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Speech Sounds By Age: What Sounds Should My Child Be Able to Pronounce?


Do you have a child whose speech is unclear? Is it hard for you to understand what they’re saying? To some degree, this is normal for very young children (infants and toddlers, specifically), but in other instances it can be a cause for concern and warrant speech therapy. In this blog post, we present the current guidelines for speech sound development so that you can monitor your child’s skills at home.

Please note: These guidelines are based on monolingual, English-speaking children. If your child who speaks more than one language or whose primary language is not English, these guidelines may not apply to your family.

Speech Sound Development  By Age

In brief, children should be able to pronounce a selection of new sounds by each age milestone:

2- and 3-year-olds should be able to pronounce consonants: P, B, M, D, N, H, T, K, G, W, NG, F, Y

4-year-olds are expected to have many more consonants added to their vocabulary: P, B, M, D, N, H, T, K, G, W, NG, F, Y, L, J, CH, S, V, SH, Z

5-year olds should be able to speak: R, ZH (e.g. the second “g” in garage), voiced TH (e.g. these)

6-year-olds have one additional sound to master: voiceless TH (as in "thumb")

Speech Sound Development by Age


We explain all of these in depth below!


Consonant Articulation for 2- and 3-Year-Olds

For children between ages two and three, speech is commonly unclear as they are still learning how to communicate like an adult. Typically, we expect a two-year-old’s speech to be understood approximately 50% of the time and a three-year-old’s speech to be understood between 50-75% of the time.

In addition to how well your child should be understood, it’s important to consider what they should be able to say.

On average, children between ages two and three are able to correctly pronounce 13 different consonant sounds.

Sounds that a two-year-old should be able to pronounce:

P, B, M, D, N, H, T, K, G, W, NG, F, Y

Consonant sounds not listed above may be pronounced incorrectly.

For example, a child in this age group may say “tat” for cat, mispronouncing the C/K sound, but correctly pronouncing the T sound.


Consonants and Sound Development in 4-Year-Olds

Like two- and three-year-olds, four-year-olds may still have speech that is unclear or mispronounced. However, we typically expect a four-year-old child’s speech to be understood almost all the time. It’s important to consider not just how well you understand your child but also how well less familiar listeners (friends, distant relatives) understand them. As parents, we often understand what our children are saying—even when others may not—because we are accustomed to the patterns they’ve developed.

Aside from your child’s overall speech clarity, you need to think about what sounds they should be able to say at this age. In addition to the sounds described in the two- and three-year-old range above, a four-year-old child is typically able to pronounce an additional seven consonant sounds.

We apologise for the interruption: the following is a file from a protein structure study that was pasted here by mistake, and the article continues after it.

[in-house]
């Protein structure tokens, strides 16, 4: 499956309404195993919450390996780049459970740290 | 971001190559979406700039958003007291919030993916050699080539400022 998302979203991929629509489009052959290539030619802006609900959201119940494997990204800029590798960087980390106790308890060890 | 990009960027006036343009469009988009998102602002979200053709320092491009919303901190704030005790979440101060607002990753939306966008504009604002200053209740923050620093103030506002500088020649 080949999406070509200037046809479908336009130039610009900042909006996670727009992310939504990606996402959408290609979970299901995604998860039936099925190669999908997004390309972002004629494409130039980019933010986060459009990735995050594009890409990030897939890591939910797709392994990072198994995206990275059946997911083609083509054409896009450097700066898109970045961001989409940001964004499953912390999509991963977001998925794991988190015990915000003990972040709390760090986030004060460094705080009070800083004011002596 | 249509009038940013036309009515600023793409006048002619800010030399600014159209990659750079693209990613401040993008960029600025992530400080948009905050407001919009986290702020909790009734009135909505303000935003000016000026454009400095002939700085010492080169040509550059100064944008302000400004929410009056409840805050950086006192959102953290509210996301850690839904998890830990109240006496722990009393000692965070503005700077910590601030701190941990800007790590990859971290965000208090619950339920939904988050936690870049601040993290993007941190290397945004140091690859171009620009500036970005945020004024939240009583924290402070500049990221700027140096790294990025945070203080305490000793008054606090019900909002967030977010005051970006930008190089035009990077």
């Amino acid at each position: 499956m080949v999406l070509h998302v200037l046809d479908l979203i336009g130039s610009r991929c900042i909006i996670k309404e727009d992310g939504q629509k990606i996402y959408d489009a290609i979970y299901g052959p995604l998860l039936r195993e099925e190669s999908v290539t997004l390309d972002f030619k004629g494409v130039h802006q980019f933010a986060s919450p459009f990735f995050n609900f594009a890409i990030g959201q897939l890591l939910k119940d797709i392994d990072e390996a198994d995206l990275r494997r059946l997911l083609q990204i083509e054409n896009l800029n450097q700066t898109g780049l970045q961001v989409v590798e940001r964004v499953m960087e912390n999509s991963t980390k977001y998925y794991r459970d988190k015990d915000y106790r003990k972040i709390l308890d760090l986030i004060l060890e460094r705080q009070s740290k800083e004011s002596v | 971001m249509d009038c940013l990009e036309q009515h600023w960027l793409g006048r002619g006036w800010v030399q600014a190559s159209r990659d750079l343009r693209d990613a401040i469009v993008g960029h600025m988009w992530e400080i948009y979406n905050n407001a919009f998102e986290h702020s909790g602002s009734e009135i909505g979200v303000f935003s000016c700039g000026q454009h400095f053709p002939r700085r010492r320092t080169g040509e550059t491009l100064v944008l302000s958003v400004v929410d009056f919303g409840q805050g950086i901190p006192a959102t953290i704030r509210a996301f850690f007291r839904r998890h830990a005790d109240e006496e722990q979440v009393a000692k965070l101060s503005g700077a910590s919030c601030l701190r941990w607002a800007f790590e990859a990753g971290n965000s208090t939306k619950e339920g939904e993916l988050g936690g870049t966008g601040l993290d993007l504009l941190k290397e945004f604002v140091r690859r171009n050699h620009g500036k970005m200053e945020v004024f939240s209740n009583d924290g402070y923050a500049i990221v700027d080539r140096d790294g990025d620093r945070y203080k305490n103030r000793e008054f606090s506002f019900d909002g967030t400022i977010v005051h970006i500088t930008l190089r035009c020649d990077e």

Sounds that a four-year-old should be able to pronounce:

P, B, M, D, N, H, T, K, G, W, NG, F, Y, L, J, CH, S, V, SH, Z

Even though a four-year-old should be able to say a total of 20 different consonant sounds correctly and be understood almost all  the time, mispronunciations are still possible. For example, a four-year-old child may say “wabbit” for rabbit, which would be appropriate for their age.

Speech Development in 5- and 6-Year-Olds

At age five, children should be understood 100% of the time. Additionally, mispronunciations become less and less common. When children are five, they are expected to say an additional three consonant sounds correctly. These sounds are: R, ZH (e.g. the second “g” in garage), voiced TH (e.g. these).

At age six, children have one sound left to master, which is the voiceless TH (e.g., thumb).


What Do I Do if My Child's Speech Development is Delayed?

If your child’s speech sound development does not align with the aforementioned guidelines,  a speech evaluation should be completed by a licensed speech-language pathologist (SLP). Through the evaluation, the SLP will be able to determine whether or not your child’s speech is developing appropriately and if speech therapy is warranted. Additionally, the SLP can help to determine what underlying cause may be impacting your child’s speech and offer suggestions for home practice.

McLeod, S. & Crowe, K. (2018). Children’s consonant acquisition in 27 languages: A cross-linguistic review. American Journal of Speech-Language Pathology. doi:10.1044/2018_AJSLP-17-0100

Photo by Volodymyr Hryshchenko on Unsplash


Courtney Caruso, M.S., CCC-SLP

Courtney Caruso, M.S., CCC-SLP is a bilingual (English/Spanish) speech-language pathologist and the owner and founder of Liberty Speech Associates LLC, a speech therapy practice located in Hackettstown, NJ. She is also the co-author of the book From Meals to Milestones: 35 Delicious Dishes to Encourage Child Development. For more information about Courtney, visit her website at